Alternatively (or in addition), use the incline push-up as a true workout finisher. Let’s say you usually like to finish your strength or bodybuilding workout with a superset of barbell curls and triceps extensions. Add incline push-ups — pushed to failure — after the extensions to ensure you’ve reached muscular fatigue with minimal injury risk from loading.
Training Through an Injury
When you’re training through injury or recovering from one, the first stop on your continued fitness journey should be a doctor or physical therapist. But once you have the go-ahead to perform push-ups, the incline variation is a solid place to start.
Begin with a high incline — a stable countertop, for example — to minimize the amount of weight you’re actually pressing in the beginning. As you gain more strength (and have corresponding clearance from a medical professional), continue using the incline push-up to get lower and lower to the ground. You’ll build your strength and stability back up gradually.
The incline push-up can be done essentially anywhere. You don’t need any proper equipment — not even a yoga mat — and you can adapt almost anything in your environment to help you out.
Couches, sturdy work desks, aerobics step platforms, park benches, and anything that can support your weight is fair game. So whether you’re in the office, at home, or warming up for a 5k in the park, you don’t need to get on the ground to activate your chest muscles.
The incline push-up is often associated with beginners — and with good reason. But those aren’t the only athletes who can make good use of this exercise.
The incline push-up is most useful for beginners to increase strength and size in your chest, triceps, shoulders, and serratus anterior. The incline push-up offers people a tangible starting rather than just throwing up their hands and giving up before they get started with a full push-up.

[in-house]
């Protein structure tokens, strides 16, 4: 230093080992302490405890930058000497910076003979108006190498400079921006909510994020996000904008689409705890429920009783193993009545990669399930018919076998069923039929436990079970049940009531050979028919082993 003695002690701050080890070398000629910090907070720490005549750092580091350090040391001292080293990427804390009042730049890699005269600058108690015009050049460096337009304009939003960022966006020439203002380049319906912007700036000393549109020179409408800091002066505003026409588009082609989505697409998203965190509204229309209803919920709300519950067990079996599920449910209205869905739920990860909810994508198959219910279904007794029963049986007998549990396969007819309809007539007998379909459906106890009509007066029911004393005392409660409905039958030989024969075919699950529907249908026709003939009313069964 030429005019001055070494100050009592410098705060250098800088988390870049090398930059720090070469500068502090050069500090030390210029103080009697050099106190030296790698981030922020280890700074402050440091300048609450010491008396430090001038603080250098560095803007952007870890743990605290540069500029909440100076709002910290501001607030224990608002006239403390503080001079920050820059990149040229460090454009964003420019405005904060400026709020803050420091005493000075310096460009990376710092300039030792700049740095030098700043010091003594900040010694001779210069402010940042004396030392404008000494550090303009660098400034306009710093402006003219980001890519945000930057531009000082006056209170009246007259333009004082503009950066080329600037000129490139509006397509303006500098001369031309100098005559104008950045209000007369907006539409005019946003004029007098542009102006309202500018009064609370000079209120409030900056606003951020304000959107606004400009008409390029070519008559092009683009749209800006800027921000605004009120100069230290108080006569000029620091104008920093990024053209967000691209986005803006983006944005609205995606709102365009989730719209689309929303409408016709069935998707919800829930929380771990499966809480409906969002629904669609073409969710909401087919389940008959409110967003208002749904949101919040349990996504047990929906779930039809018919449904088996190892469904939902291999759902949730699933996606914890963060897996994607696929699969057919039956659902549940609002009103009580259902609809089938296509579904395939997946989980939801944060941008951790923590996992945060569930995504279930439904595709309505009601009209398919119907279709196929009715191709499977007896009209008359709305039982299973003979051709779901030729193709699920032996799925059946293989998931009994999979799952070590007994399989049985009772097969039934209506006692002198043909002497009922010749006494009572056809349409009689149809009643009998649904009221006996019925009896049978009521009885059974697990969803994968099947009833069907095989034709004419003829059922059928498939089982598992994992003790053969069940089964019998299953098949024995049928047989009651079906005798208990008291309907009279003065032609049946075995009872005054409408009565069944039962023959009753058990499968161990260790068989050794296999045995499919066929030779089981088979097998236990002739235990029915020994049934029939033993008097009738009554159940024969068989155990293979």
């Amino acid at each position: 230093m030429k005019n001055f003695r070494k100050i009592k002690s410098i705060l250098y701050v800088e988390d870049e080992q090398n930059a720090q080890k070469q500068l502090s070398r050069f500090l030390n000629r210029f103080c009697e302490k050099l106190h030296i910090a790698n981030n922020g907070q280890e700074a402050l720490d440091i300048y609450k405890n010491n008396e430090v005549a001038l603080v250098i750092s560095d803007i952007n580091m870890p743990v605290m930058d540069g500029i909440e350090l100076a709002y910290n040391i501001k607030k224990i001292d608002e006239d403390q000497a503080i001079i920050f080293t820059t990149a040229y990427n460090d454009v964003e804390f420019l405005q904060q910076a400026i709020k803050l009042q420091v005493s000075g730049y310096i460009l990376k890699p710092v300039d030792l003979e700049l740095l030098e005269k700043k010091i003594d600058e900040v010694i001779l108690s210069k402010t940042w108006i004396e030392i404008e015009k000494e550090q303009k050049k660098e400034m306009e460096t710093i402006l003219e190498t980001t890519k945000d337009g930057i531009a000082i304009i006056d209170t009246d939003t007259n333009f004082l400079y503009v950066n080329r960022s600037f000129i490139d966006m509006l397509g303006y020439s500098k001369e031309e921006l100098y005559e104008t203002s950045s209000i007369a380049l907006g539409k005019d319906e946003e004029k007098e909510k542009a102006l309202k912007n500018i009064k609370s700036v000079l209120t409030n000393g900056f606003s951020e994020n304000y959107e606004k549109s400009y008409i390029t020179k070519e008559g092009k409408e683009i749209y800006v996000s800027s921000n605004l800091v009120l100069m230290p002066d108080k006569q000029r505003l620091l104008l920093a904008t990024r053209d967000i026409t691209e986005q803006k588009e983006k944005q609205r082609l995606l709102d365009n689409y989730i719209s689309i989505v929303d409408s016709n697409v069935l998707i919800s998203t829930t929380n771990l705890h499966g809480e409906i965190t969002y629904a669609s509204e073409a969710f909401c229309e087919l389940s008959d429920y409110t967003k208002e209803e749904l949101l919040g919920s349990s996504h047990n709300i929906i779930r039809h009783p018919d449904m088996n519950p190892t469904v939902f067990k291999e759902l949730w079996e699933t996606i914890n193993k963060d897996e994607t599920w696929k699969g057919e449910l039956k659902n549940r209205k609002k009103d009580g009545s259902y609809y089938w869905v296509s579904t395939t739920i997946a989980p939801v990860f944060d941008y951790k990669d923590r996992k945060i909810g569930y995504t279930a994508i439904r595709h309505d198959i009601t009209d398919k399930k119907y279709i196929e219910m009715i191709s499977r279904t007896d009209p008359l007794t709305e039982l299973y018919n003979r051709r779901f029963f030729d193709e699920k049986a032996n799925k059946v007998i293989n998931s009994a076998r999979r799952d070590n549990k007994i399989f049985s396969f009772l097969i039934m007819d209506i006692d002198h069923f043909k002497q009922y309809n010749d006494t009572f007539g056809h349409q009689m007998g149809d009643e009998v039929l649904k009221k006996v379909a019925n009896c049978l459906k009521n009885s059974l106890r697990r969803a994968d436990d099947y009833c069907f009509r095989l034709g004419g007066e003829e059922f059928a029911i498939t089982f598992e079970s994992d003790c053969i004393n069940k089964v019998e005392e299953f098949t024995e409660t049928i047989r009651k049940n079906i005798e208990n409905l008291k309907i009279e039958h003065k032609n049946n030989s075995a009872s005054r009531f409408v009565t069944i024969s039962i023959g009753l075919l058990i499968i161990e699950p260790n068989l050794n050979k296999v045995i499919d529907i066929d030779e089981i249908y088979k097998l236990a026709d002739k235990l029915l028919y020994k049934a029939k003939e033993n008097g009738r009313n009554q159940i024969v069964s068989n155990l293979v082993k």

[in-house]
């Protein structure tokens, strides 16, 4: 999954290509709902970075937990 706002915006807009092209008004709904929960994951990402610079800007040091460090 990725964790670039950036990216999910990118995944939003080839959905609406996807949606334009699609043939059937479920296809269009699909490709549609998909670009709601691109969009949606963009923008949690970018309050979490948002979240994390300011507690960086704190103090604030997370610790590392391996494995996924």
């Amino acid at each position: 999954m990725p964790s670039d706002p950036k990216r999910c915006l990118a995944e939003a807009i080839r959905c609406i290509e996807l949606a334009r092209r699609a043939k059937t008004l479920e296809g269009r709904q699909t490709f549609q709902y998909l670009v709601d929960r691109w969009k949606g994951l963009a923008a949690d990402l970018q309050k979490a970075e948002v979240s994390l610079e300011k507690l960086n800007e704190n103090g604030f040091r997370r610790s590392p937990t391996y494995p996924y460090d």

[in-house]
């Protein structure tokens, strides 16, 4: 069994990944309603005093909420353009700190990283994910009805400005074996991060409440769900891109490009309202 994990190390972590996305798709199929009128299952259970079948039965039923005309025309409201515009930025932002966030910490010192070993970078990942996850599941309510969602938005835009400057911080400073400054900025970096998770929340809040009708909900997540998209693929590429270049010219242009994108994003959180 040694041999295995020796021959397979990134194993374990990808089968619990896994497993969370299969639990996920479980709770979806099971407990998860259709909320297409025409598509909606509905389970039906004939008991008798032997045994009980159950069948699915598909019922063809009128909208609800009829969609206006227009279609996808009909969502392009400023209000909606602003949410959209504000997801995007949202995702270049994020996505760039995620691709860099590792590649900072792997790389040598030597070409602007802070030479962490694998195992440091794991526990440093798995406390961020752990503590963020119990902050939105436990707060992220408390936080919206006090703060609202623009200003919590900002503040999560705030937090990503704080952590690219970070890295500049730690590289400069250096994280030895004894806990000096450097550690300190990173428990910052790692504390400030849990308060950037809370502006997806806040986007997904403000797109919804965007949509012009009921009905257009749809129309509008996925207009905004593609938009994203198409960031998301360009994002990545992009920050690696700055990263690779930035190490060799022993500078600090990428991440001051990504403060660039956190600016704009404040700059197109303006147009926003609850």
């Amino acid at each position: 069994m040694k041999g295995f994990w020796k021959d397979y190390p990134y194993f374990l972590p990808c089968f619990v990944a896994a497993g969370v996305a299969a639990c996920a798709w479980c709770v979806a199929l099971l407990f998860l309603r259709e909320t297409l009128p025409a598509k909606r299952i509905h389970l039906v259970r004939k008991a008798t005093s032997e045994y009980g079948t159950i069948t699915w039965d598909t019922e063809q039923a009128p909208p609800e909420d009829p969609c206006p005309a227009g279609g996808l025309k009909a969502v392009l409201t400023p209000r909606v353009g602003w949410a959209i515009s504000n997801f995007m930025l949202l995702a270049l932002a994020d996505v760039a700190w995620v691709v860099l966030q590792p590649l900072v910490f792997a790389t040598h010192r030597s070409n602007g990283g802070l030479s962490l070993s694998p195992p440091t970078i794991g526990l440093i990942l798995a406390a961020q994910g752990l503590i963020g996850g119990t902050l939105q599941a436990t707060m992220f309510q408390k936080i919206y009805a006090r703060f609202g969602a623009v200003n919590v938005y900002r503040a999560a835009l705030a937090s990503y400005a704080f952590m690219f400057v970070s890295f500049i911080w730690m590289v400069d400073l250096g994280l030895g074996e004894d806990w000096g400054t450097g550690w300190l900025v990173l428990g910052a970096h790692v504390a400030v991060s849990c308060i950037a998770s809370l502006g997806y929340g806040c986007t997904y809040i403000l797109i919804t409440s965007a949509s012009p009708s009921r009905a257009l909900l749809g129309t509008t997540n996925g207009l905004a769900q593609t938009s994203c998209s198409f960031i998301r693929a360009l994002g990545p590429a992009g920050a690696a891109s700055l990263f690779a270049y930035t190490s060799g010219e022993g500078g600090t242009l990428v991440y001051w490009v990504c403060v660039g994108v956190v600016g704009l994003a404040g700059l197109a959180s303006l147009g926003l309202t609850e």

Powerlifters, Olympic weightlifters, and strongman athletes alike can benefit from the relatively low barrier of entry to the incline push-up. Using exercises like this to warm up the rhomboids and middle trapezius prior to bench pressing and overhead pressing is key.
To ensure continued activation during rest periods — without majorly increasing fatigue — athletes can also use this move to superset between bigger barbell exercises.
Some endurance athletes are all about lower body exercises. Runners and cyclists, for example, need a powerful set of legs to get them through their respective races. Still, they also need a solid amount of upper body endurance to keep them balanced and strong across the board. The incline push-up can help do just that, without requiring a new skill set acquisition.
Other endurance athletes, like swimmers and rowers, are more accustomed to upper body exercises because they use their upper bodies a lot in their sport. The incline push-up is a solid choice for an upper-body session meant to increase muscular endurance while not adding too much fatigue and mechanical strain to the body.
Put Your Training on an Incline
Beginners and advanced athletes alike can agree — the incline push-up is an incredibly useful variation on a classic. By placing your hands on a raised surface, you’re allowing yourself to perform push-ups without as much strain, effort, or skill as the full version.
This can come in handy whether you’re coming back from injury, are building up an initial reservoir of strength, or are searching for a heavy-duty, low-impact chest pump. What are you waiting for? Grab your incline and push.
If you’ve still got questions about this versatile exercise, you’ve come to the right place. We’ve got answers.
The incline push-up is when your hands are raised on a platform with feet on the floor. The decline push-up is when your feet are raised on a platform and your hands are on the floor. When your feet are on an incline (a decline push-up), you’ll be responsible for pushing more of your body weight than you are with an incline push-up (with your hands on a platform).
The primary movers during the incline push-up are the pectoralis major, triceps brachii, deltoids, and serratus anterior.
Whenever possible, always discuss your injuries and any movement limitations with a doctor, physical therapist, or other qualified medical professional. That said, if you’re cleared to perform push-ups, you might opt to start with an incline push-up since it involves pushing less weight around than the full push-up.
With a doctor’s go-ahead, you might choose to gradually lower the height of your incline over a series of weeks until your body becomes more horizontal (closer to a “real” push-up).
- Kowalski KL, Connelly DM, Jakobi JM, Sadi J. Shoulder electromyography activity during push-up variations: a scoping review. Shoulder Elbow. 2022 Jun;14(3):326-340.